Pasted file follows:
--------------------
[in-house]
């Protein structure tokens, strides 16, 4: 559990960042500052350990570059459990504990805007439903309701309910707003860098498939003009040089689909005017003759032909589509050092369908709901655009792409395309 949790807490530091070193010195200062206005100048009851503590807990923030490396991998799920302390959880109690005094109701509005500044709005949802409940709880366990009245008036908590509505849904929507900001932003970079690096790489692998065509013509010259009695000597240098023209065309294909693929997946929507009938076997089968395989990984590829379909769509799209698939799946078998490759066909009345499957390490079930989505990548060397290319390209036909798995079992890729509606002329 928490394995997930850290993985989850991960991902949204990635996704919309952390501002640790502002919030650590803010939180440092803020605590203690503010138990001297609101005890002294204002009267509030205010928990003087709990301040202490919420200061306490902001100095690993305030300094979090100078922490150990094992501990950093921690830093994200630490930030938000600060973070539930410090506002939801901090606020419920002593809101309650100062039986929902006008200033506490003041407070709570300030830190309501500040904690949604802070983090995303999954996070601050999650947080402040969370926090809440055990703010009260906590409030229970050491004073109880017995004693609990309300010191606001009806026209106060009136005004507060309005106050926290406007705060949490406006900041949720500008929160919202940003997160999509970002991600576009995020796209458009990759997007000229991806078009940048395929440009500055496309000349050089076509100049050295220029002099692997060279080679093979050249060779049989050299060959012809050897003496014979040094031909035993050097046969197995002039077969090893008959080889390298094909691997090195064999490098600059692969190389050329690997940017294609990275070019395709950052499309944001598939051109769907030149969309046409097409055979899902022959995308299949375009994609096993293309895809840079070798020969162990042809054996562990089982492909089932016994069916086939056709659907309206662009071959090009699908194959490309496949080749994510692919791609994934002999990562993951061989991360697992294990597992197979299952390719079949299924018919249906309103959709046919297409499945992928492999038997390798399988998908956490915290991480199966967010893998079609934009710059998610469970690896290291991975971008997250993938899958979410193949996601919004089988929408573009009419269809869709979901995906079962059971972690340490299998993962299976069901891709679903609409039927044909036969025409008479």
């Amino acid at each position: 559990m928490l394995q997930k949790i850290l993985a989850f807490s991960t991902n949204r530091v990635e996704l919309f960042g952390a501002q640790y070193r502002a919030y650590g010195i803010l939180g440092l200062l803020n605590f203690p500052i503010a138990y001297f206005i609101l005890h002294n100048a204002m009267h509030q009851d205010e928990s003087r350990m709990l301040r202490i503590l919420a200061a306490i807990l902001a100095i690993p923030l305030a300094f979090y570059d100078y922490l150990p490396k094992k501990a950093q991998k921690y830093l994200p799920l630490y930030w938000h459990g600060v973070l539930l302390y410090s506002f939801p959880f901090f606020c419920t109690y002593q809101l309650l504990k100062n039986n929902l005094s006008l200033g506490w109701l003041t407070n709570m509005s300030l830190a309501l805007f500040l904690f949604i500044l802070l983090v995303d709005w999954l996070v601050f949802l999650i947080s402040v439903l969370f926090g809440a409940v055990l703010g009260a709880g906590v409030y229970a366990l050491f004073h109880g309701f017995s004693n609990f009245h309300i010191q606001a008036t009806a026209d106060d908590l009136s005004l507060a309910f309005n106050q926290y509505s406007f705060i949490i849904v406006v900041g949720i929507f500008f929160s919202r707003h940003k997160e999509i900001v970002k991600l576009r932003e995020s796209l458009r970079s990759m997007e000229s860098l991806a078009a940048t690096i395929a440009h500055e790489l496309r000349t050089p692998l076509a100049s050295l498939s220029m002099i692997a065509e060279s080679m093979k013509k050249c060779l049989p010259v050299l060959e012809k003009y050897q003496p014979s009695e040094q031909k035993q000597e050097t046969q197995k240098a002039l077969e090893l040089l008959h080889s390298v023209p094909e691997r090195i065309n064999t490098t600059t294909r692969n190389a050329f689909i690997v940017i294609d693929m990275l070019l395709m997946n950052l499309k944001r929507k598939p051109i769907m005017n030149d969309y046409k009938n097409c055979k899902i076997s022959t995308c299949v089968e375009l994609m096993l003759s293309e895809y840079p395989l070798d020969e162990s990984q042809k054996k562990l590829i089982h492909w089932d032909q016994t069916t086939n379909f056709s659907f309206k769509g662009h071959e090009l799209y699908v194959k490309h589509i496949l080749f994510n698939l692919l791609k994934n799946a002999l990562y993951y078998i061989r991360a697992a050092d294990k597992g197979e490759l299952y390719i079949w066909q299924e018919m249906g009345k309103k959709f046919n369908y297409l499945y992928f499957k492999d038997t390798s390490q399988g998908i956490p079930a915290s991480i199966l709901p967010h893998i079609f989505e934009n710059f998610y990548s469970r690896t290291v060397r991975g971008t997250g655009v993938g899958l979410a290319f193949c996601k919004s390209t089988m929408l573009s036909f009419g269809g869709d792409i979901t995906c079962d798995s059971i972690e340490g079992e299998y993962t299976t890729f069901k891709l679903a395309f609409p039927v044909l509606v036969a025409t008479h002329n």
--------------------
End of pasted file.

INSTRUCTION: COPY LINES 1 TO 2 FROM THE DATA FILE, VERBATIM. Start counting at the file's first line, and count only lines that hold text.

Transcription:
[in-house]
């Protein structure tokens, strides 16, 4: 559990960042500052350990570059459990504990805007439903309701309910707003860098498939003009040089689909005017003759032909589509050092369908709901655009792409395309 949790807490530091070193010195200062206005100048009851503590807990923030490396991998799920302390959880109690005094109701509005500044709005949802409940709880366990009245008036908590509505849904929507900001932003970079690096790489692998065509013509010259009695000597240098023209065309294909693929997946929507009938076997089968395989990984590829379909769509799209698939799946078998490759066909009345499957390490079930989505990548060397290319390209036909798995079992890729509606002329 928490394995997930850290993985989850991960991902949204990635996704919309952390501002640790502002919030650590803010939180440092803020605590203690503010138990001297609101005890002294204002009267509030205010928990003087709990301040202490919420200061306490902001100095690993305030300094979090100078922490150990094992501990950093921690830093994200630490930030938000600060973070539930410090506002939801901090606020419920002593809101309650100062039986929902006008200033506490003041407070709570300030830190309501500040904690949604802070983090995303999954996070601050999650947080402040969370926090809440055990703010009260906590409030229970050491004073109880017995004693609990309300010191606001009806026209106060009136005004507060309005106050926290406007705060949490406006900041949720500008929160919202940003997160999509970002991600576009995020796209458009990759997007000229991806078009940048395929440009500055496309000349050089076509100049050295220029002099692997060279080679093979050249060779049989050299060959012809050897003496014979040094031909035993050097046969197995002039077969090893008959080889390298094909691997090195064999490098600059692969190389050329690997940017294609990275070019395709950052499309944001598939051109769907030149969309046409097409055979899902022959995308299949375009994609096993293309895809840079070798020969162990042809054996562990089982492909089932016994069916086939056709659907309206662009071959090009699908194959490309496949080749994510692919791609994934002999990562993951061989991360697992294990597992197979299952390719079949299924018919249906309103959709046919297409499945992928492999038997390798399988998908956490915290991480199966967010893998079609934009710059998610469970690896290291991975971008997250993938899958979410193949996601919004089988929408573009009419269809869709979901995906079962059971972690340490299998993962299976069901891709679903609409039927044909036969025409008479």